San Francisco Values

By Oliver S. York

We Know Everything About Your Political Donations

There was a firestorm last week when Texas Congressman Joaquin Castro tweeted the names of 44 of his constituents who had contributed the maximum amount to President Trump’s reelection campaign. I’ve got news for you: Those 44 names barely touch the surface of the publicly available data about individual campaign contributions.

If you’re on the mailing list for any of the 26 candidates still dreaming of the White House, you’ve heard that presidential campaigns had to report their quarterly fundraising numbers in the middle of July. When August rolled around, that information became freely available. Thanks to the Federal Election Commission, I can find out everything about your political donations — and so can anyone else with an appetite for spelunking through obscure public datasets.

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Why I Hang the American Flag

By California standards, I’ve gone comically overboard with the American flag. I’ve got my hat and my socks, my tie and my lapel pin, and a six-footer hanging in my room. In many parts of the country, that’s normal, but here at home, I’m inviting mockery. My friends are bewildered: how could a young liberal like me, proud of his “San Francisco values,” possibly hang such a symbol in the “America First” era of nearly everything I stand against?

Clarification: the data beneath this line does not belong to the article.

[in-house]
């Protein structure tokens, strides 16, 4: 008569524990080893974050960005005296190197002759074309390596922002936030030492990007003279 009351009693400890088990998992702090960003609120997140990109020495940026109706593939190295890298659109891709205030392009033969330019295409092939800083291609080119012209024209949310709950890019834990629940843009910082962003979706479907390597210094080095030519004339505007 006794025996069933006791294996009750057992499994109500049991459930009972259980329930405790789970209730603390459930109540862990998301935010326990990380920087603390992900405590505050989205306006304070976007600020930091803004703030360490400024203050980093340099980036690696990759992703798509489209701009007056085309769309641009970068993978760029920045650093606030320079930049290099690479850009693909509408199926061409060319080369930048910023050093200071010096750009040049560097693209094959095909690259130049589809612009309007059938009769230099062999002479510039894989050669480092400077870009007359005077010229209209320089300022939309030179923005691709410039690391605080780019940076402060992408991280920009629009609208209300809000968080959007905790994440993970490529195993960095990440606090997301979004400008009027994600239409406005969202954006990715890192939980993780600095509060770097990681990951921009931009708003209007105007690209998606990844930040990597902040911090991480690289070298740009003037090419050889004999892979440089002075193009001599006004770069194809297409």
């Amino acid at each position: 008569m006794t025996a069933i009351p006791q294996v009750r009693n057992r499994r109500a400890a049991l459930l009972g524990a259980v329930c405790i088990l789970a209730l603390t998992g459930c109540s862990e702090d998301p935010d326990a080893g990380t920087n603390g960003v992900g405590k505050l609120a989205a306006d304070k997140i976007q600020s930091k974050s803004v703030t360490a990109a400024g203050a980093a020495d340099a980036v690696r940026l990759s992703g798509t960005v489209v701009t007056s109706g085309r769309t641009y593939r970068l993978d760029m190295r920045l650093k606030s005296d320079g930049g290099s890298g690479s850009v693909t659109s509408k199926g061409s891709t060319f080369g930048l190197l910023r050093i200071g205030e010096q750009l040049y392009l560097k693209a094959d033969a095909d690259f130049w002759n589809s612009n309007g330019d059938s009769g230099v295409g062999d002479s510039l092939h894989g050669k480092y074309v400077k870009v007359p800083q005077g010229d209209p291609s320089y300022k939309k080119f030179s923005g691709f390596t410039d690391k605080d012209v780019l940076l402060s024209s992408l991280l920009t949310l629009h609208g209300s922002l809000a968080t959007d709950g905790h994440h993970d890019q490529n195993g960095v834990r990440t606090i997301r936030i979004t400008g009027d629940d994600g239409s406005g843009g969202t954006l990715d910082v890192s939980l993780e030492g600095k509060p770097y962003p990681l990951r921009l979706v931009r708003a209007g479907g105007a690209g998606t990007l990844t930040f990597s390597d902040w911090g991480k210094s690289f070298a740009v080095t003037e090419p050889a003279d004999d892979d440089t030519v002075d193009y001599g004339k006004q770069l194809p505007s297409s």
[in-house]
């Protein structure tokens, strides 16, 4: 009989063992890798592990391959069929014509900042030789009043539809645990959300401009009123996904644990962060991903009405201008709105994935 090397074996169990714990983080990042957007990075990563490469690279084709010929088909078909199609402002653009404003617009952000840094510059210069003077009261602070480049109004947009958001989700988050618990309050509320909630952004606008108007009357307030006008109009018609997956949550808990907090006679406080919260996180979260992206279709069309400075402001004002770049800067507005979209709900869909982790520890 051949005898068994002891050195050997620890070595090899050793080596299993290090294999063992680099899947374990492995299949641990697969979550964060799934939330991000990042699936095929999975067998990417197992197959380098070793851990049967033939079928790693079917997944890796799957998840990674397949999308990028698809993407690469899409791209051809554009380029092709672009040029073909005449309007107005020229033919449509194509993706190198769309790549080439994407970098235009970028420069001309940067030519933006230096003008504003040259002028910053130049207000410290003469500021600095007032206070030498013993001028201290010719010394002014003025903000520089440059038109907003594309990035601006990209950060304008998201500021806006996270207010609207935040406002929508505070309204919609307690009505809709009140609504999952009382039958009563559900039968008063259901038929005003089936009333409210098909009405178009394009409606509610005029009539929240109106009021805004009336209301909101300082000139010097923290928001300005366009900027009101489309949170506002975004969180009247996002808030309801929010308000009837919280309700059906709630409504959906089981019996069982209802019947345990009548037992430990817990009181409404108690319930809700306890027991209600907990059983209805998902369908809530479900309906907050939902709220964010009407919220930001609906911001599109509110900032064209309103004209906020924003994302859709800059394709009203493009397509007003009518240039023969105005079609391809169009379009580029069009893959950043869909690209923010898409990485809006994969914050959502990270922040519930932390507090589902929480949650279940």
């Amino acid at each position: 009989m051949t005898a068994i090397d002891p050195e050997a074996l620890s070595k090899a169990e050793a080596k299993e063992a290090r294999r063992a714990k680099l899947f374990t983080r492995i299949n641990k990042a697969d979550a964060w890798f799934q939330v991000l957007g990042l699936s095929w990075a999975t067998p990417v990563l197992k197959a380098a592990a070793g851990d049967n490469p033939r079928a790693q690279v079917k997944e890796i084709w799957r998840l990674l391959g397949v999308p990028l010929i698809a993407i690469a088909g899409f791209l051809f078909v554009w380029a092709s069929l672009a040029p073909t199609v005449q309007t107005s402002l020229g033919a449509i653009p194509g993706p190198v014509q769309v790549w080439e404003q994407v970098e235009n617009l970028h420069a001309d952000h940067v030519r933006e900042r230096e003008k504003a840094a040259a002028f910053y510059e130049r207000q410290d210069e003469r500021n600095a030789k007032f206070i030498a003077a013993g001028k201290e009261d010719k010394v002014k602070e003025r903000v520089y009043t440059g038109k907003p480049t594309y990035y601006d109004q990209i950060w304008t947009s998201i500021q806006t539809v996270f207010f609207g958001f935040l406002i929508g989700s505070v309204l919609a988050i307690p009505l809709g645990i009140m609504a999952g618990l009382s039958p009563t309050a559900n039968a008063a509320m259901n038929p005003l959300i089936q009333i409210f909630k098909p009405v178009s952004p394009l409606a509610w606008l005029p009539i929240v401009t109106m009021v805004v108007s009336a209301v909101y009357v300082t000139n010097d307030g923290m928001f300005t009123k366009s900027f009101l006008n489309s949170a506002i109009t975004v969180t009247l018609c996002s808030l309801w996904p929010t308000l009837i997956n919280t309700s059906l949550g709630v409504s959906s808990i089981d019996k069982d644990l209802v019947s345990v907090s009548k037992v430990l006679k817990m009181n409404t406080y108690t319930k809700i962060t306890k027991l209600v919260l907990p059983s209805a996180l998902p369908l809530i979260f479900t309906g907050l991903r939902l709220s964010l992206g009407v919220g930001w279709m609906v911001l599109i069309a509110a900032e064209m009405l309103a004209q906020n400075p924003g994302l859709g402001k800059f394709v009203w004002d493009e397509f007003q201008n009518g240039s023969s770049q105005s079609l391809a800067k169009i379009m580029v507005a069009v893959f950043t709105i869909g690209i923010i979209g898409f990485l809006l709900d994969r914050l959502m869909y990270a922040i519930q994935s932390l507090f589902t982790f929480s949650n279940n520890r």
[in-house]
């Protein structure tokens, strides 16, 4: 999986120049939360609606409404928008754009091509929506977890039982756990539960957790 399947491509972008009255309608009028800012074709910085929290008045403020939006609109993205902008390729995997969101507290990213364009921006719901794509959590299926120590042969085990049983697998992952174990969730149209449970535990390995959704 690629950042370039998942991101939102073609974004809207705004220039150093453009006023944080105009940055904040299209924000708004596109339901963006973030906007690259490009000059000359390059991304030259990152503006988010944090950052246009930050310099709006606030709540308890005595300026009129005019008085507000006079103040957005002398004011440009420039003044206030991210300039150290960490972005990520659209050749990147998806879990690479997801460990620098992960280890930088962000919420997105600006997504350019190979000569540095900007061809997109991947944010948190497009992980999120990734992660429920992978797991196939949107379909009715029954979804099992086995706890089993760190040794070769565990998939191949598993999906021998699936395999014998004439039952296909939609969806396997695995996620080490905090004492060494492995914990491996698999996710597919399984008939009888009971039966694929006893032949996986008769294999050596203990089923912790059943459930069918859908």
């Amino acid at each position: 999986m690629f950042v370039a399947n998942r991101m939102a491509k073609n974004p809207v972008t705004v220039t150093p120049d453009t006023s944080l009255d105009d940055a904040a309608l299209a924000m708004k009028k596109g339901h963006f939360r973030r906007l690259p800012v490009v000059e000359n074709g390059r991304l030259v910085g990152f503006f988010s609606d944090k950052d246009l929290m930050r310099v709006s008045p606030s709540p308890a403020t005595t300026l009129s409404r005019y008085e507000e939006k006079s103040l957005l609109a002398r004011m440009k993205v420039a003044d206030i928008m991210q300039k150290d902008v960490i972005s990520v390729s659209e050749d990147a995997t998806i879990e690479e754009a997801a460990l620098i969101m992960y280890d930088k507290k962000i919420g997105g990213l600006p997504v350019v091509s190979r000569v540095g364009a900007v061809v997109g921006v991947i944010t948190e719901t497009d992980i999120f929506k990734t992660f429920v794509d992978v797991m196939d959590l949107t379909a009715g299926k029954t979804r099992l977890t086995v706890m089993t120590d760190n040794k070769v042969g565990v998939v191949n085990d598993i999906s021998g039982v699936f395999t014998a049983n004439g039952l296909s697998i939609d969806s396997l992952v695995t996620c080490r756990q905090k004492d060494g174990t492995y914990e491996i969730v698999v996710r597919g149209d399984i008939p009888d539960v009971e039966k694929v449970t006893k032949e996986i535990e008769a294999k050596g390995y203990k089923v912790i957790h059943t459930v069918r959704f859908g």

It’s easy to understand why liberals have negative connotations for the American flag, because it has become a favorite symbol of conservative politicians. This president treats the flag like a political security blanket — an image made literal by a goofy photo of him hugging a flagpole at the Conservative Political Action Conference in March.

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Why Congress’ Plan to Fix Gerrymandering Falls Short

If you’re concerned about gerrymandering, the last few weeks have been painful. But instead of stewing over the Supreme Court’s disappointing decision in the North Carolina gerrymandering case or the Trump Administration’s attempts to interfere with the next census, I’ve tried to hold on to one of House Speaker Nancy Pelosi’s favorite lines: “We don’t agonize, we organize.”

In Congress, this organizing has already begun. Under Pelosi’s gavel, the new Democratic majority opened this legislative session with a flourish, reserving the prime designation of House Resolution 1 for a sweeping package of reforms to voting rights, campaign finance, and government ethics policies. Nestled in the 571-page bill is the little-noticed Redistricting Reform Act of 2019, Congress’ radical push to fix gerrymandering.

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